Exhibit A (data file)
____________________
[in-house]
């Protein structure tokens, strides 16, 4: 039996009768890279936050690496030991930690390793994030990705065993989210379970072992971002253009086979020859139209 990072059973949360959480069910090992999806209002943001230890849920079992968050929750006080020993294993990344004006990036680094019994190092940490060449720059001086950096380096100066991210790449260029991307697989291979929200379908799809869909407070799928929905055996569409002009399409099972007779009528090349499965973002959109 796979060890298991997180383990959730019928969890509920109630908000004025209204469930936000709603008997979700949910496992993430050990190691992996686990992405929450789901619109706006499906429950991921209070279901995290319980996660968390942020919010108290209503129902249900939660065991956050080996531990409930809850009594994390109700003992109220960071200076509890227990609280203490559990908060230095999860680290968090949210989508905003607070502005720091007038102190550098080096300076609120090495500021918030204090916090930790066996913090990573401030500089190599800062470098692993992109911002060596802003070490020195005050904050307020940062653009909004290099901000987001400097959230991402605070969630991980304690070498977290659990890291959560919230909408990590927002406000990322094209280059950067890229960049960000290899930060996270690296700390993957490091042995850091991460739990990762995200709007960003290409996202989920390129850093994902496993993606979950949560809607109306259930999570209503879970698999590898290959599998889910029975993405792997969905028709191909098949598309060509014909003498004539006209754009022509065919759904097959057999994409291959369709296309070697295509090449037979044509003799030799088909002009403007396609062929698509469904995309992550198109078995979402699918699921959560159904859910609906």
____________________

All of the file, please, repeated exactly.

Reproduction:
[in-house]
């Protein structure tokens, strides 16, 4: 039996009768890279936050690496030991930690390793994030990705065993989210379970072992971002253009086979020859139209 990072059973949360959480069910090992999806209002943001230890849920079992968050929750006080020993294993990344004006990036680094019994190092940490060449720059001086950096380096100066991210790449260029991307697989291979929200379908799809869909407070799928929905055996569409002009399409099972007779009528090349499965973002959109 796979060890298991997180383990959730019928969890509920109630908000004025209204469930936000709603008997979700949910496992993430050990190691992996686990992405929450789901619109706006499906429950991921209070279901995290319980996660968390942020919010108290209503129902249900939660065991956050080996531990409930809850009594994390109700003992109220960071200076509890227990609280203490559990908060230095999860680290968090949210989508905003607070502005720091007038102190550098080096300076609120090495500021918030204090916090930790066996913090990573401030500089190599800062470098692993992109911002060596802003070490020195005050904050307020940062653009909004290099901000987001400097959230991402605070969630991980304690070498977290659990890291959560919230909408990590927002406000990322094209280059950067890229960049960000290899930060996270690296700390993957490091042995850091991460739990990762995200709007960003290409996202989920390129850093994902496993993606979950949560809607109306259930999570209503879970698999590898290959599998889910029975993405792997969905028709191909098949598309060509014909003498004539006209754009022509065919759904097959057999994409291959369709296309070697295509090449037979044509003799030799088909002009403007396609062929698509469904995309992550198109078995979402699918699921959560159904859910609906």